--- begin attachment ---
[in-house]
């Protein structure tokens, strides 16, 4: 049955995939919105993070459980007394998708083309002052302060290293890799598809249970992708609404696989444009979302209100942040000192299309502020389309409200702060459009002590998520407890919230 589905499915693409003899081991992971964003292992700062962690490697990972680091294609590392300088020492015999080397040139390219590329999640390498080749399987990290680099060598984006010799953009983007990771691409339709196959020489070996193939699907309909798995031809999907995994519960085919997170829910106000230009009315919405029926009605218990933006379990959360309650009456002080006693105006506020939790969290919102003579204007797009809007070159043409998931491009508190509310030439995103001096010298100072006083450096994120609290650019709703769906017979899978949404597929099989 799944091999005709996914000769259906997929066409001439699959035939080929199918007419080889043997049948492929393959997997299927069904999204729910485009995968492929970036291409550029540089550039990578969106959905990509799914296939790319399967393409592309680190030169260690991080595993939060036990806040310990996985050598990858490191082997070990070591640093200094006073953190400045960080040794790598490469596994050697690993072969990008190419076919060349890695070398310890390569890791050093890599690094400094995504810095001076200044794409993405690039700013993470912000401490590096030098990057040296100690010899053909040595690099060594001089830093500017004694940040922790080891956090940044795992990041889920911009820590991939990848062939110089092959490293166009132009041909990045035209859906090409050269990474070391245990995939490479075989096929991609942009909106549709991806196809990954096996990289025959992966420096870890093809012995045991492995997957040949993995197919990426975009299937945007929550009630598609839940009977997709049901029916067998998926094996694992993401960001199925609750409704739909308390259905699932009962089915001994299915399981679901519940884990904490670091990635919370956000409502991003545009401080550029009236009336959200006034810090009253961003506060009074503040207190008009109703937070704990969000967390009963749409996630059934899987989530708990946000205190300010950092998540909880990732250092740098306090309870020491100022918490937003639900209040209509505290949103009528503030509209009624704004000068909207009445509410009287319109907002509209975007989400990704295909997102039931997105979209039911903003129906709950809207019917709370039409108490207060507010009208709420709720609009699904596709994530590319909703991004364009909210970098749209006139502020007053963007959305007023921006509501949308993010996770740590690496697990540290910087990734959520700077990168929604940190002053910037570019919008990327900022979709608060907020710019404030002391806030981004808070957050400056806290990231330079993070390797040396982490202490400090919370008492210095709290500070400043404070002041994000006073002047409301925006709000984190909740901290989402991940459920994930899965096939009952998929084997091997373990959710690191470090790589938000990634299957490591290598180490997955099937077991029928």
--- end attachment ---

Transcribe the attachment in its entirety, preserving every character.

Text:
[in-house]
């Protein structure tokens, strides 16, 4: 049955995939919105993070459980007394998708083309002052302060290293890799598809249970992708609404696989444009979302209100942040000192299309502020389309409200702060459009002590998520407890919230 589905499915693409003899081991992971964003292992700062962690490697990972680091294609590392300088020492015999080397040139390219590329999640390498080749399987990290680099060598984006010799953009983007990771691409339709196959020489070996193939699907309909798995031809999907995994519960085919997170829910106000230009009315919405029926009605218990933006379990959360309650009456002080006693105006506020939790969290919102003579204007797009809007070159043409998931491009508190509310030439995103001096010298100072006083450096994120609290650019709703769906017979899978949404597929099989 799944091999005709996914000769259906997929066409001439699959035939080929199918007419080889043997049948492929393959997997299927069904999204729910485009995968492929970036291409550029540089550039990578969106959905990509799914296939790319399967393409592309680190030169260690991080595993939060036990806040310990996985050598990858490191082997070990070591640093200094006073953190400045960080040794790598490469596994050697690993072969990008190419076919060349890695070398310890390569890791050093890599690094400094995504810095001076200044794409993405690039700013993470912000401490590096030098990057040296100690010899053909040595690099060594001089830093500017004694940040922790080891956090940044795992990041889920911009820590991939990848062939110089092959490293166009132009041909990045035209859906090409050269990474070391245990995939490479075989096929991609942009909106549709991806196809990954096996990289025959992966420096870890093809012995045991492995997957040949993995197919990426975009299937945007929550009630598609839940009977997709049901029916067998998926094996694992993401960001199925609750409704739909308390259905699932009962089915001994299915399981679901519940884990904490670091990635919370956000409502991003545009401080550029009236009336959200006034810090009253961003506060009074503040207190008009109703937070704990969000967390009963749409996630059934899987989530708990946000205190300010950092998540909880990732250092740098306090309870020491100022918490937003639900209040209509505290949103009528503030509209009624704004000068909207009445509410009287319109907002509209975007989400990704295909997102039931997105979209039911903003129906709950809207019917709370039409108490207060507010009208709420709720609009699904596709994530590319909703991004364009909210970098749209006139502020007053963007959305007023921006509501949308993010996770740590690496697990540290910087990734959520700077990168929604940190002053910037570019919008990327900022979709608060907020710019404030002391806030981004808070957050400056806290990231330079993070390797040396982490202490400090919370008492210095709290500070400043404070002041994000006073002047409301925006709000984190909740901290989402991940459920994930899965096939009952998929084997091997373990959710690191470090790589938000990634299957490591290598180490997955099937077991029928």